Music pioneer was 88

Jim Marshall, the “father of loud” whose signature line of amplifiers became all but synonymous with power and presence in rock and roll, died on Thursday in hospice care. He was 88.

Marshall had cancer and endured a series of strokes, including several that were severe, his son, Terry Marshall, said.

“My wife and I were with him when he passed away,” his son said. ”He got cancer toward the end of last year, and had surgery for that, and it came back. He was in a terrible state the last five or six weeks. He’s in a much better place now.”

Marshall was born in 1923 in West London, and underwent a difficult childhood in which he suffered from tubercular bones. Working as an electrical engineer during World War II, he later began playing drums and eventually became a teacher, with pupils including future Jimi Hendrix Experience sticksman Mitch Mitchell. Marshall opened a drum shop in the Hanwell area of London in 1960, and at the request of customer Pete Townshend, soon began offering guitar equipment as well.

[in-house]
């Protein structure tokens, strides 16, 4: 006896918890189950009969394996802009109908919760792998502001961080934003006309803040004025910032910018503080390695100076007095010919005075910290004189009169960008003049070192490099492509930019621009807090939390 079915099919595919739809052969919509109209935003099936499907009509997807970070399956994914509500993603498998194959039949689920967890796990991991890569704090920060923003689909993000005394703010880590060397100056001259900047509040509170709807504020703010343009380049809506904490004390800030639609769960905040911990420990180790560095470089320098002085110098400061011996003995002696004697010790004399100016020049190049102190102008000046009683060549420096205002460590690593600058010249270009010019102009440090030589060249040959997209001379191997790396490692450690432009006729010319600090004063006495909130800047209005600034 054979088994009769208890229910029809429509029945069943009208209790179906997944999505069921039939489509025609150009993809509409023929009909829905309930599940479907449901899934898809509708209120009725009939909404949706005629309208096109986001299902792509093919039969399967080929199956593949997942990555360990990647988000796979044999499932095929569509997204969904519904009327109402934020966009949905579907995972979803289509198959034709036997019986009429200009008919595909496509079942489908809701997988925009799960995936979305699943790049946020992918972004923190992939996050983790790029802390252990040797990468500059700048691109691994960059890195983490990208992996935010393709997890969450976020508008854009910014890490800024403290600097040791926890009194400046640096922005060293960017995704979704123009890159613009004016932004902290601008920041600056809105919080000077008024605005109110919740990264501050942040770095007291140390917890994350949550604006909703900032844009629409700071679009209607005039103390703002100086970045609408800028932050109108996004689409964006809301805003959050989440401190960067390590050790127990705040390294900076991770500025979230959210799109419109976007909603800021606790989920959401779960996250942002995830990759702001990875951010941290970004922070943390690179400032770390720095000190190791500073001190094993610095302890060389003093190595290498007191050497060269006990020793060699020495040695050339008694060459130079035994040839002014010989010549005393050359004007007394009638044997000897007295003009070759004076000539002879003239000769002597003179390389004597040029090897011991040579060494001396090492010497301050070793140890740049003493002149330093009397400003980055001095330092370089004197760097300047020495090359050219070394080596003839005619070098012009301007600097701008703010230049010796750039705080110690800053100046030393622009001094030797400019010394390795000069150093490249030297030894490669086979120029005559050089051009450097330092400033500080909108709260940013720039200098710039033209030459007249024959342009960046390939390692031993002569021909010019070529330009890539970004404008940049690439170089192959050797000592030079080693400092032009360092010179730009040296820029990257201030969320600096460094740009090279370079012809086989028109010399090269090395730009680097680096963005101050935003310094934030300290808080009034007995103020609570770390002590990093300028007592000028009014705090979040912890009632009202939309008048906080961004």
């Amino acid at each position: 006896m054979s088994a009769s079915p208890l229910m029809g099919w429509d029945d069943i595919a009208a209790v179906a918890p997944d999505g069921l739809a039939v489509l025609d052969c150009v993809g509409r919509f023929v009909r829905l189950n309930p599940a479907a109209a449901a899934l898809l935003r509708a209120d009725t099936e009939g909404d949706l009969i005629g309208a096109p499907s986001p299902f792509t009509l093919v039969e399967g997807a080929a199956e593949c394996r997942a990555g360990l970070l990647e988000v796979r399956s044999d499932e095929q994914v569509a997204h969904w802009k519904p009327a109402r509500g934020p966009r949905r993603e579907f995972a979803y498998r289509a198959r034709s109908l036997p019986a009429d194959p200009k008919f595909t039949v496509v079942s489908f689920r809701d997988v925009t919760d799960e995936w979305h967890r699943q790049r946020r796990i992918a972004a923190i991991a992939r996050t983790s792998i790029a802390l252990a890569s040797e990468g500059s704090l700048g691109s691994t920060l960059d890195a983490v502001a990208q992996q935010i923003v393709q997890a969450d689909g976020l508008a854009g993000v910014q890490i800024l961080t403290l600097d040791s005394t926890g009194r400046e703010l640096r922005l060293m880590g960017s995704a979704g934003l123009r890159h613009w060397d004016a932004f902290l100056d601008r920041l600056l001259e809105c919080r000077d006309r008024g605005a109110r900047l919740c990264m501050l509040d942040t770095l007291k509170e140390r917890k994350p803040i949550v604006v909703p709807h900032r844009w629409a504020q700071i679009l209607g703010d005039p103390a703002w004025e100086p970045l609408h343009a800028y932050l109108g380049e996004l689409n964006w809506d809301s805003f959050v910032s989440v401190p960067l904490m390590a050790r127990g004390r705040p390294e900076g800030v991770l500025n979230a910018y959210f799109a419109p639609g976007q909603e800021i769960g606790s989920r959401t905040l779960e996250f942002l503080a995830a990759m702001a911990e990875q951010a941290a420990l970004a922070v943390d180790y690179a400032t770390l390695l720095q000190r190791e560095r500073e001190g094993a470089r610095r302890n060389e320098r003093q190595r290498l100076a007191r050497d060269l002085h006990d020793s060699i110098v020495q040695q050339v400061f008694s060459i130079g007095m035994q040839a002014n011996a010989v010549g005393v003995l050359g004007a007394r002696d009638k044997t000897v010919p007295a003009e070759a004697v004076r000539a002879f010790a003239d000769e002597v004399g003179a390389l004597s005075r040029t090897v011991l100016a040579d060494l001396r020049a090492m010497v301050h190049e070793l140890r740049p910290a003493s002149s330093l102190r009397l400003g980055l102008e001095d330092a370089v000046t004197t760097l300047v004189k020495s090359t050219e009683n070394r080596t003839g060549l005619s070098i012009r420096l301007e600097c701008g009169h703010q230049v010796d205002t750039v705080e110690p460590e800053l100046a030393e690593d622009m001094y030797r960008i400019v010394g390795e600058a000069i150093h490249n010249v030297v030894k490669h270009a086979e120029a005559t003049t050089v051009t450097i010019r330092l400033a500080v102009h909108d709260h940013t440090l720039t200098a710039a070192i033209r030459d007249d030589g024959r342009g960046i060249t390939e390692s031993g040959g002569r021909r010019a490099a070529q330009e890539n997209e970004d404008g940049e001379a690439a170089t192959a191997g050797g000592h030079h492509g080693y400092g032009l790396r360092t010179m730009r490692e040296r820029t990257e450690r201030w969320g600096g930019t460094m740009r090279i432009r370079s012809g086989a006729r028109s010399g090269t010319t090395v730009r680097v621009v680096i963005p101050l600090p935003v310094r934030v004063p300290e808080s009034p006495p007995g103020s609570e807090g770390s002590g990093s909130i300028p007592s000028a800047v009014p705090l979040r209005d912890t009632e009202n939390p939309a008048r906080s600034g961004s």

Joined by engineer-musician Ken Braun and engineering apprentice Dudley Craven, Marshall began experimenting with his first homemade amplifiers, using the Fender Bassman as a model while increasing the sound’s roughness and bombast. His first satisfactory prototype was dubbed the Marshall JTM 45, which he sold out of his shop.

Marshall expanded the shop to increase production in 1963, then opened a small factory in 1964, producing around 20 amplifiers per week. He then signed a worldwide distribution deal with Rose-Morris in 1965. With the Who, Jimi Hendrix and Eric Clapton becoming some of the young company’s most devoted clients, and spreading the word abroad as the British Invasion took off, the company continued to grow.

Marshall worked closely with many of his more famous customers, creating Clapton’s signature “Bluesbreaker” amp and training Hendrix’s road crew on proper care and maintenance of the equipment. In fact, it was through working with Townshend that Marshall originated the “Marshall stack” setup — with an amp head balanced atop two speaker cabinets — which became an iconic presence on rock stages for decades thereafter, often pushed to extreme lengths by hard rock and metal bands who would assemble walls of Marshall equipment behind them. In its early days, Sunset Strip metallers Motley Crue even took to lining up empty Marshall cabinets as onstage props.

In 2003, Marshall was made an Officer of the Order of the British Empire by Queen Elizabeth II for his successful export of British-made goods and his various charitable deeds.

He is survived by two children, two stepchildren and grandchildren and great-grandchildren.

The Associated Press contributed to this report.

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